Watson College researchers develop clean-energy technology | Binghamton News – Binghamton University

As climate change increasingly threatens humanity — with 2023 as the hottest year on record worldwide — many scientists and engineers are seeking better ways to power our high-tech lifestyle without dangerous levels of carbon dioxide going into the atmosphere.
Several initiatives at Binghamton University have received significant attention and funding over the past few years, mainly centered on the lithium-ion battery research of Nobel Prize winner and Distinguished Professor of Chemistry M. Stanley Whittingham. Those include the New Energy New York coalition of academia and industry partners, which the National Science Foundation named one of the 10 inaugural NSF Regional Innovation Engines eligible for up to $160 million in funding over the next 10 years.

Researchers at Watson College are taking the lead on other aspects of clean-energy technology, receiving more than $9 million in funding over the past five years. The college hopes to hire eight new faculty members specializing in energy research for 2024–25.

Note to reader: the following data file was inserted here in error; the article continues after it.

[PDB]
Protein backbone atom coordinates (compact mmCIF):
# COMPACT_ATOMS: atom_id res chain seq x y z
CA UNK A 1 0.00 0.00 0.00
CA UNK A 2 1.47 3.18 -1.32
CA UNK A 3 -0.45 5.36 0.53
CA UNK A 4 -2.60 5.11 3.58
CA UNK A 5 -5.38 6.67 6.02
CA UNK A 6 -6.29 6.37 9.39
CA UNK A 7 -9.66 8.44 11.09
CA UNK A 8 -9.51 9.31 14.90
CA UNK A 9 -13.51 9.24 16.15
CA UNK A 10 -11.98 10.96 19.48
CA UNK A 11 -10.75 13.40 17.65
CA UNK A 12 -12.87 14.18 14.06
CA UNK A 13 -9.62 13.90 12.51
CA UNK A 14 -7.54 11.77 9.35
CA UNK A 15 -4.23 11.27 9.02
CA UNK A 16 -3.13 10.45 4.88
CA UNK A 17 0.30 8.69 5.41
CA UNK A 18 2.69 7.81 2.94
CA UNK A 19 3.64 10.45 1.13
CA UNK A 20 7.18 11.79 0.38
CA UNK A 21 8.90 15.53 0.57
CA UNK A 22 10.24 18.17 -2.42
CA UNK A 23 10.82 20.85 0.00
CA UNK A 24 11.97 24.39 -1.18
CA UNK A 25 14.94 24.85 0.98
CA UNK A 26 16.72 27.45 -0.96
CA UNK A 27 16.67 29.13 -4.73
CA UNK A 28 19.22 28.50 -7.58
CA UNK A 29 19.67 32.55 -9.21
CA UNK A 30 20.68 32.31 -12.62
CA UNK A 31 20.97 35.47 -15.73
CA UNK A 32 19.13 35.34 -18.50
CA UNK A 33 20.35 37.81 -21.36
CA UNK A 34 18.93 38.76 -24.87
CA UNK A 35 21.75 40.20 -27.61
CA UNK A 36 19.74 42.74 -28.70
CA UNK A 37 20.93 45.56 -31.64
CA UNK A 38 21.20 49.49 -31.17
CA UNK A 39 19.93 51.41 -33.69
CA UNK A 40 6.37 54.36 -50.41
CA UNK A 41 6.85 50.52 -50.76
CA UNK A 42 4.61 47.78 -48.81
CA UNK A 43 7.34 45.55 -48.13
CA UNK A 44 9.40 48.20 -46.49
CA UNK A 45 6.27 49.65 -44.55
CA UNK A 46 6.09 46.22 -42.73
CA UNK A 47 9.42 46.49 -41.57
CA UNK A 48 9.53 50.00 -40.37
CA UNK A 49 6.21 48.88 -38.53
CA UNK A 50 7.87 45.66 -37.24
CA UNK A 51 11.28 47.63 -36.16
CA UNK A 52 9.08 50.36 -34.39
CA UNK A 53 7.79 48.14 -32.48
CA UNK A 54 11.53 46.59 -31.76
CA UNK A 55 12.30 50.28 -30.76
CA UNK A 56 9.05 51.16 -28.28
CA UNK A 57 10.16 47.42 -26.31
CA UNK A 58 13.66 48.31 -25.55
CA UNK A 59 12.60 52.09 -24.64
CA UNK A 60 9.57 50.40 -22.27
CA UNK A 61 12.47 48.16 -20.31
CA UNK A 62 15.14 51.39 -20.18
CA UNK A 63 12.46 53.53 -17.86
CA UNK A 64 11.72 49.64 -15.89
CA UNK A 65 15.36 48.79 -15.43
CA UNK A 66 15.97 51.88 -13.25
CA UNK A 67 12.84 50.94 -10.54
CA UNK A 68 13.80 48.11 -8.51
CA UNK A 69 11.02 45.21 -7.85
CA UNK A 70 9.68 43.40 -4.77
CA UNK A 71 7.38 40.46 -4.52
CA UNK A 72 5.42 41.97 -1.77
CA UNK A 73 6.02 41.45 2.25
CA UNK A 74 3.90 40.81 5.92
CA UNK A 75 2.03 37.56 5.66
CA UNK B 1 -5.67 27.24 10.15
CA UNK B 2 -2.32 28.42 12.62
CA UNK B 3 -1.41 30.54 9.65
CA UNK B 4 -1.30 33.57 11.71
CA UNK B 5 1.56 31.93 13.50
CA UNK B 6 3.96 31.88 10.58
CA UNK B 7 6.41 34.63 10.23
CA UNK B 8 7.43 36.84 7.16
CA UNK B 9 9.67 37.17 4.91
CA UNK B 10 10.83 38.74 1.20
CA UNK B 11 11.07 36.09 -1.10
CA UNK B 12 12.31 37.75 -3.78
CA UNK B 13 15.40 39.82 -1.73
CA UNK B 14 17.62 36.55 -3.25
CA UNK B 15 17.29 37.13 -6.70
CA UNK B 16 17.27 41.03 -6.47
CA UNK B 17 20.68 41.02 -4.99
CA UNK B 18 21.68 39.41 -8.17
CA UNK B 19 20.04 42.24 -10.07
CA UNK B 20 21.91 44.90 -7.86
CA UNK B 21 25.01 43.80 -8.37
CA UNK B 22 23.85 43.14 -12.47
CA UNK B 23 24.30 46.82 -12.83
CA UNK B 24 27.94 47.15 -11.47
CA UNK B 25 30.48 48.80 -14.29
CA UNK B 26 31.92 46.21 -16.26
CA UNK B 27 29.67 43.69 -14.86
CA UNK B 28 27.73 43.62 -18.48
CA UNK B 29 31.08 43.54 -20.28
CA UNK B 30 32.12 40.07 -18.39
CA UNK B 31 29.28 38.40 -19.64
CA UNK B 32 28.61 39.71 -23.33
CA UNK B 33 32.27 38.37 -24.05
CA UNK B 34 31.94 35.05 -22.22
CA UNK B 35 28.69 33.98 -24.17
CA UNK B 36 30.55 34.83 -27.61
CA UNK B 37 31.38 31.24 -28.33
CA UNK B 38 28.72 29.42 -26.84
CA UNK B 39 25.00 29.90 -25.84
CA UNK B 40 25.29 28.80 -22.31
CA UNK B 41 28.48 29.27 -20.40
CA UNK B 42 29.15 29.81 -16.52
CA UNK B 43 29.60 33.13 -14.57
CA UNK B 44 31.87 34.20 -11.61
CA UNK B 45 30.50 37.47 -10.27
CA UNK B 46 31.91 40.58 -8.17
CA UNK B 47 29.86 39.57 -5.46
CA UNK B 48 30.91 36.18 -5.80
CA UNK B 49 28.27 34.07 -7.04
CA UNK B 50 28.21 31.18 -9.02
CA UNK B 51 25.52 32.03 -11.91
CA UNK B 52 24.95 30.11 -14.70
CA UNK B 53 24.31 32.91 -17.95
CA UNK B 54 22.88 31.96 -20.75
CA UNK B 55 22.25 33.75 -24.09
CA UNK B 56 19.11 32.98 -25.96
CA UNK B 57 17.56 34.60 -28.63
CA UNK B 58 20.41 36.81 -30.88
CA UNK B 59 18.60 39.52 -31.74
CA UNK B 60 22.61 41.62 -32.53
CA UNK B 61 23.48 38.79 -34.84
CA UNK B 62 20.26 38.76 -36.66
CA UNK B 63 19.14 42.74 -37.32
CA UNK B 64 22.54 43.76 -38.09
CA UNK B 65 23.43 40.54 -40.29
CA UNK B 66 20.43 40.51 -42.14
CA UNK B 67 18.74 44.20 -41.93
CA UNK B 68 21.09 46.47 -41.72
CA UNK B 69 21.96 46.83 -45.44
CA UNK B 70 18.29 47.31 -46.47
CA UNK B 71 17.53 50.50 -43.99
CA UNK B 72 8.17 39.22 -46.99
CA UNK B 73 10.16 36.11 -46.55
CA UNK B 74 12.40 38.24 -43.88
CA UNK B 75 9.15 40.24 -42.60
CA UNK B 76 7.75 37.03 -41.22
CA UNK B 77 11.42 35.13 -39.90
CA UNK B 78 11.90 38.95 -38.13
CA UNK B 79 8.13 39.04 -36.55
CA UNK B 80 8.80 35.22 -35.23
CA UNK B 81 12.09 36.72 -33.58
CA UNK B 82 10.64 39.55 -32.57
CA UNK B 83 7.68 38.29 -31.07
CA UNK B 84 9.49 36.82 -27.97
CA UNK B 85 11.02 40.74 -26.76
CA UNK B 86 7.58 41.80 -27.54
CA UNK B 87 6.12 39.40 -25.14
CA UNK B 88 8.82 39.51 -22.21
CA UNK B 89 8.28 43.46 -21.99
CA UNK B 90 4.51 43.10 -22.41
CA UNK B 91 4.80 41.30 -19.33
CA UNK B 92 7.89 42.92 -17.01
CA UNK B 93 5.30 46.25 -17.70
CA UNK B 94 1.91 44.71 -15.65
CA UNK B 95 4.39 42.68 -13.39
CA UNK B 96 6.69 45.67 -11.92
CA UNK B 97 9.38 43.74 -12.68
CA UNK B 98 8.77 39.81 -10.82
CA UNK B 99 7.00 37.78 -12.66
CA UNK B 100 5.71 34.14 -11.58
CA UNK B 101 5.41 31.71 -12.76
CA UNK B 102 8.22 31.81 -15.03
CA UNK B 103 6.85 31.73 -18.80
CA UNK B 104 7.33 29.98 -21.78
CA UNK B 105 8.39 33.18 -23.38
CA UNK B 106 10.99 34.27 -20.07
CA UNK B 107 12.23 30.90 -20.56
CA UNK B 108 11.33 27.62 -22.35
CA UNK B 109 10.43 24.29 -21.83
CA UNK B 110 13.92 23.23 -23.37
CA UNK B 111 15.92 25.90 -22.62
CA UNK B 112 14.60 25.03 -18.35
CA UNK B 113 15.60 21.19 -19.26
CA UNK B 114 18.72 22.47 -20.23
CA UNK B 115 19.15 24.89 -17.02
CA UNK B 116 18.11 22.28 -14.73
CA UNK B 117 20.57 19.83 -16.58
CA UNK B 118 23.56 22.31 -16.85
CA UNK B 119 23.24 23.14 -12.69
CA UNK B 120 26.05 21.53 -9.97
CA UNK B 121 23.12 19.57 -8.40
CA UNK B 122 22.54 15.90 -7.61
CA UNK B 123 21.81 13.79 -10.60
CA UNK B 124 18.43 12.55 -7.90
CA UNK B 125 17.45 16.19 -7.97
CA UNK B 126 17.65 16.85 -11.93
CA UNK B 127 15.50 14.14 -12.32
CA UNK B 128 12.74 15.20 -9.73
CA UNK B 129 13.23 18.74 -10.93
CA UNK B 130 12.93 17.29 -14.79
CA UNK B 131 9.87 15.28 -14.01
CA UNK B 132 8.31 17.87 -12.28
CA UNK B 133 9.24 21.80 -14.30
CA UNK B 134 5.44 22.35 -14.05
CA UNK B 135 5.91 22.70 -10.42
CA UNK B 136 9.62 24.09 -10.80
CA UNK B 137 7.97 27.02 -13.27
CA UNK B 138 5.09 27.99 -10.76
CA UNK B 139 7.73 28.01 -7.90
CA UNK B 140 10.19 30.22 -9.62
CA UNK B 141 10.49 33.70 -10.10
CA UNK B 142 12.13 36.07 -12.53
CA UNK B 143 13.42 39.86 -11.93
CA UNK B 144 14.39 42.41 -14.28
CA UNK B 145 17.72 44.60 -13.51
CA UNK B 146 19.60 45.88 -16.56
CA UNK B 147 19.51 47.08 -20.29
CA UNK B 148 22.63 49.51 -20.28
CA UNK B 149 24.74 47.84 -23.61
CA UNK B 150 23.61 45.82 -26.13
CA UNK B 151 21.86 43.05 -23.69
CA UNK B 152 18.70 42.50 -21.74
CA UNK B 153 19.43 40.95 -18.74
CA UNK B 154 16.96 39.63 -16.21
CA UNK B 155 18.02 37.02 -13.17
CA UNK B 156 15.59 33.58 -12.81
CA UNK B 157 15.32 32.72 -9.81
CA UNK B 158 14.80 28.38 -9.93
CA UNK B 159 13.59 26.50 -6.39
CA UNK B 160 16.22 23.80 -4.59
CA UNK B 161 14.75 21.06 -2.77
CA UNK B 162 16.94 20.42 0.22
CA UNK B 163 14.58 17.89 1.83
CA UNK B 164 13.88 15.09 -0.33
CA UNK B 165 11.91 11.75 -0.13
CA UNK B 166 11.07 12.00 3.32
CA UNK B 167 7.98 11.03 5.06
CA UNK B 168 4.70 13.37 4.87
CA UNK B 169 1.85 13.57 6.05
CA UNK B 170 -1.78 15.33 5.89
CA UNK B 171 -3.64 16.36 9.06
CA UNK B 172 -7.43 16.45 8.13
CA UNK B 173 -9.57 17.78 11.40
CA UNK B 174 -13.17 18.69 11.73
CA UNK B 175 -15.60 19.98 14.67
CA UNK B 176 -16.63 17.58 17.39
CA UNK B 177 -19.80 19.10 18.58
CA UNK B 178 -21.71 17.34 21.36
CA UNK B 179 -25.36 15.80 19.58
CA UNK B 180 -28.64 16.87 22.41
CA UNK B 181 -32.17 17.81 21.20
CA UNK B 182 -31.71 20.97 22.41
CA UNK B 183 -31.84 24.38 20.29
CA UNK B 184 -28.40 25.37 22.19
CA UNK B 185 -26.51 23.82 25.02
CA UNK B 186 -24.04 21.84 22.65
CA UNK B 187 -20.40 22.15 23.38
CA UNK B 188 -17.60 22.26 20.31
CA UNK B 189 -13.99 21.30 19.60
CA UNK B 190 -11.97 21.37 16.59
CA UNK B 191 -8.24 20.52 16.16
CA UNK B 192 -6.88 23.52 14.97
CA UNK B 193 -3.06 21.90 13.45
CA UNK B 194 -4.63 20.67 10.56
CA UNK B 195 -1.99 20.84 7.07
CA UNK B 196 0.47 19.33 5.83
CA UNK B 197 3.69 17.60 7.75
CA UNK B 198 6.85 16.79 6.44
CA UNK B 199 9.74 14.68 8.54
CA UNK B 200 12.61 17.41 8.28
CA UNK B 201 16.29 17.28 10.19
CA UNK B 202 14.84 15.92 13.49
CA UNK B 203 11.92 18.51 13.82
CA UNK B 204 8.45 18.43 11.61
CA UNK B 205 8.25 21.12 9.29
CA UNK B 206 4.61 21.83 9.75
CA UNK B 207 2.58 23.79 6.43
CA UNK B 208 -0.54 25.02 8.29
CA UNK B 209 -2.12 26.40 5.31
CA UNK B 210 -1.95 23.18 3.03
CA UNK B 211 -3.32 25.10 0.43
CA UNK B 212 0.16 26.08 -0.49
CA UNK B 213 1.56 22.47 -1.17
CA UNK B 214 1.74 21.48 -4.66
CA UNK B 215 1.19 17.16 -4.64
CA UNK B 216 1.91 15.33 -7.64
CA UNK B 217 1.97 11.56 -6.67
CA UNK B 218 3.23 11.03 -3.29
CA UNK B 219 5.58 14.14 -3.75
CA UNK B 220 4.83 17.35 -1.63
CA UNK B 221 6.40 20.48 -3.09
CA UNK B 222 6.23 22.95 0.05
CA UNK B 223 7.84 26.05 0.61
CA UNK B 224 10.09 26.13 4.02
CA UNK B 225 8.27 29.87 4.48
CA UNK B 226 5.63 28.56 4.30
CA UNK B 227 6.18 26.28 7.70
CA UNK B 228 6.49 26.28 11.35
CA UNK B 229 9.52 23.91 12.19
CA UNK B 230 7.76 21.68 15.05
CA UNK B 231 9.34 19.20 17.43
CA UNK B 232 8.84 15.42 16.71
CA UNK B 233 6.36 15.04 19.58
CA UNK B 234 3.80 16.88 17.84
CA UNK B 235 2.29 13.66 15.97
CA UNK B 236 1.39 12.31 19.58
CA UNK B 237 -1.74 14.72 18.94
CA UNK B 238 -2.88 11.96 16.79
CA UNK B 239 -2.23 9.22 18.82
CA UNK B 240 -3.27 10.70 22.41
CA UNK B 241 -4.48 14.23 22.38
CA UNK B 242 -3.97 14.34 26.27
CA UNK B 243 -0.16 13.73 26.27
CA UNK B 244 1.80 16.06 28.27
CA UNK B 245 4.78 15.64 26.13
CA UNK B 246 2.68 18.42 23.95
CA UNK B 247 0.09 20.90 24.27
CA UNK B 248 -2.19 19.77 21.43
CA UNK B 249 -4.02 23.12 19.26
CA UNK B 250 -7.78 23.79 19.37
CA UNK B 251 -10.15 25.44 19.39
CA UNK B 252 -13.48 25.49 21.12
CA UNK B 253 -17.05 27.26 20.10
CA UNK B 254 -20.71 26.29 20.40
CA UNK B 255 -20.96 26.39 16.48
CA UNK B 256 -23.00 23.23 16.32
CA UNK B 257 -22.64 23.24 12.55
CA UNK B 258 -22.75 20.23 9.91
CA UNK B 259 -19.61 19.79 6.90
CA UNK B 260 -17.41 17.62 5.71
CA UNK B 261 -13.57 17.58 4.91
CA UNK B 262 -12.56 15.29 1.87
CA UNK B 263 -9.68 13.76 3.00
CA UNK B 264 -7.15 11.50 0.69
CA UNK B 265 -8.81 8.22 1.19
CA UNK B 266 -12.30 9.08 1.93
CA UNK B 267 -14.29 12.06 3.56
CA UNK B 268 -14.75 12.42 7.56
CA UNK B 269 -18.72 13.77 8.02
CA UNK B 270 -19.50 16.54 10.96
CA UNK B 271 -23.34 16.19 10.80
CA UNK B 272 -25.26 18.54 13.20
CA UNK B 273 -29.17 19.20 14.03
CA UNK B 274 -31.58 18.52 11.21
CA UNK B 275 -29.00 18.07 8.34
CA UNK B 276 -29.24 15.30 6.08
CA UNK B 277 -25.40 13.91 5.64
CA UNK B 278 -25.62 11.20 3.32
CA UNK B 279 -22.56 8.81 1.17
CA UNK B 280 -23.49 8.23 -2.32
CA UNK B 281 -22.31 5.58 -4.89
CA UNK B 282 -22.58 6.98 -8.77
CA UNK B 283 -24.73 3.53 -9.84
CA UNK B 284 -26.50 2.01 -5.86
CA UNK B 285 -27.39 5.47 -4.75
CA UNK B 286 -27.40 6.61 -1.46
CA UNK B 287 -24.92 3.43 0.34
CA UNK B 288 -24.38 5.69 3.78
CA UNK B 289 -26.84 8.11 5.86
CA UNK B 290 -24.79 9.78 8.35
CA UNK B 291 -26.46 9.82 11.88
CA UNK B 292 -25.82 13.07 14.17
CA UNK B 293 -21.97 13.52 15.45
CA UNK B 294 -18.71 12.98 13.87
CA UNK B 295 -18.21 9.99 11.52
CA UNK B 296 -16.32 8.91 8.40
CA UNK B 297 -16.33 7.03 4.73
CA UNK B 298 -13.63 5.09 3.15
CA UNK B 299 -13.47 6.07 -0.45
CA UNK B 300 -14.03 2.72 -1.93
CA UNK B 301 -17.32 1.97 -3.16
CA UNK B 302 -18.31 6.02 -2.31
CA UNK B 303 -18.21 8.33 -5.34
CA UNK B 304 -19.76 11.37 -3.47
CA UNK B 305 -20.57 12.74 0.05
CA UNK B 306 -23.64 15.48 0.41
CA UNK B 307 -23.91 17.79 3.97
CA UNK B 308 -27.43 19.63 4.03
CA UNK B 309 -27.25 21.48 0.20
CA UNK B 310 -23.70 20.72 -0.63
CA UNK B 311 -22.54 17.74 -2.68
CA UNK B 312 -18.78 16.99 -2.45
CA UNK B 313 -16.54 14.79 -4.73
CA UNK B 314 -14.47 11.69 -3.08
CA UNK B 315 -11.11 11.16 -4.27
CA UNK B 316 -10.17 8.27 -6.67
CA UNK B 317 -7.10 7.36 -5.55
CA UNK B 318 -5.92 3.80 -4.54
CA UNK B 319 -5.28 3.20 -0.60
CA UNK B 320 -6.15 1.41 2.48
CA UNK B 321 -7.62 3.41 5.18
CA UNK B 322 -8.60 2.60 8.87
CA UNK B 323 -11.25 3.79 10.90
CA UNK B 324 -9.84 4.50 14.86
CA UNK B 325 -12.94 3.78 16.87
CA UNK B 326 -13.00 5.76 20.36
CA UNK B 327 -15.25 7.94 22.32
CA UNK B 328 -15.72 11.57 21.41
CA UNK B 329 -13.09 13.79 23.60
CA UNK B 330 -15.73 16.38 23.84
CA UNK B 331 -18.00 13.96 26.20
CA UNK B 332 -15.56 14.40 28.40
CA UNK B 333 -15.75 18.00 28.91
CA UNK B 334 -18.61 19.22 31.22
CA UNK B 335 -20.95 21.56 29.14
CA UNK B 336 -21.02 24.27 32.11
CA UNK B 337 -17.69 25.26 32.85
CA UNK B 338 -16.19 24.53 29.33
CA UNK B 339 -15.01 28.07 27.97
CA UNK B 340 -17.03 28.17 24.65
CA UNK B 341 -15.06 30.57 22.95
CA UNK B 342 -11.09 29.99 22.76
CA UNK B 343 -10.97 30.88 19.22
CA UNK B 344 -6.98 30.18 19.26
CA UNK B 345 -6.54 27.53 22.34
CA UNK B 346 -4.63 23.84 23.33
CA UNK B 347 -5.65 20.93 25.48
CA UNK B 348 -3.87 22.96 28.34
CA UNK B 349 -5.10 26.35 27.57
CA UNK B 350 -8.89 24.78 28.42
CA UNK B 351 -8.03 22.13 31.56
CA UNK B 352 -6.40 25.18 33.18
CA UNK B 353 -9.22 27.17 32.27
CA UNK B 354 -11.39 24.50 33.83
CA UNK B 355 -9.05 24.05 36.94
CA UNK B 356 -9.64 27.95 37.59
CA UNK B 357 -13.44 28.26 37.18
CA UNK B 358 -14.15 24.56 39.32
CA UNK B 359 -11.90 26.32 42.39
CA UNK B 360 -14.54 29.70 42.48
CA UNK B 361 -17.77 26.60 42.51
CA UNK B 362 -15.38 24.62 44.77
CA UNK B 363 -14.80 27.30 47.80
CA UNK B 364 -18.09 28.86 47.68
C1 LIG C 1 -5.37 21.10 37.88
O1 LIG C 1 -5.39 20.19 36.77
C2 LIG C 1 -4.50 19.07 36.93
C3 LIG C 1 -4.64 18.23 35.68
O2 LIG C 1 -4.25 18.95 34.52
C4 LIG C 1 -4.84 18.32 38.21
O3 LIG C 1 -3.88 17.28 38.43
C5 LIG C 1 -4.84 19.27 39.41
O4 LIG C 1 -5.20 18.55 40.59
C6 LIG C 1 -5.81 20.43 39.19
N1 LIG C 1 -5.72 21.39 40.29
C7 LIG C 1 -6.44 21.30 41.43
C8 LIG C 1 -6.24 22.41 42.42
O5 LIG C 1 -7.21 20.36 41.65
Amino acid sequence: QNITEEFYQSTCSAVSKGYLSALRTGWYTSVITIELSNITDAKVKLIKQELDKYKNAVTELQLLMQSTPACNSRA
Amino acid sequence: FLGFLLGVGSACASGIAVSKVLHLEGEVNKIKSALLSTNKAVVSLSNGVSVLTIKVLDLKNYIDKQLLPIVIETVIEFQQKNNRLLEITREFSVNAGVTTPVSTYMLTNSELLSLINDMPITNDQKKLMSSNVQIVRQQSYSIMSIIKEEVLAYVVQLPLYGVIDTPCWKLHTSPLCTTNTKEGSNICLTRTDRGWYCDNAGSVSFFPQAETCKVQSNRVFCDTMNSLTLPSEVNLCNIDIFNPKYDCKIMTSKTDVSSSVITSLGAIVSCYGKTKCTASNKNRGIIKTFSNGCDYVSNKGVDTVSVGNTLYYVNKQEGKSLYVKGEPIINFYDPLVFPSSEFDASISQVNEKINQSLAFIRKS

Here’s an overview of what they’re working on now.
For decades, nearly all solar panels have used silicon as their semiconductor material, but the element is expensive to mine and purify, and silicon-based photovoltaic cells are difficult to recycle after their time producing power is over. By 2050, 80 million metric tons of decommissioned panels could accumulate globally.
As the director for the Center for Autonomous Solar Power (CASP), Associate Professor Tara P. Dhakal from the Department of Electrical and Computer Engineering has investigated a better system based on perovskite, a crystal structure initially named for a calcium titanate mineral.
Perovskite solar cells generate comparable power to their silicon counterparts and are less expensive, because they can be manufactured using a roll-to-roll printing method. Their major drawback is they fail faster in adverse weather conditions, so Dhakal’s research focuses on making perovskite cells more durable so they can spend years outside capturing and converting the sun’s rays into electricity.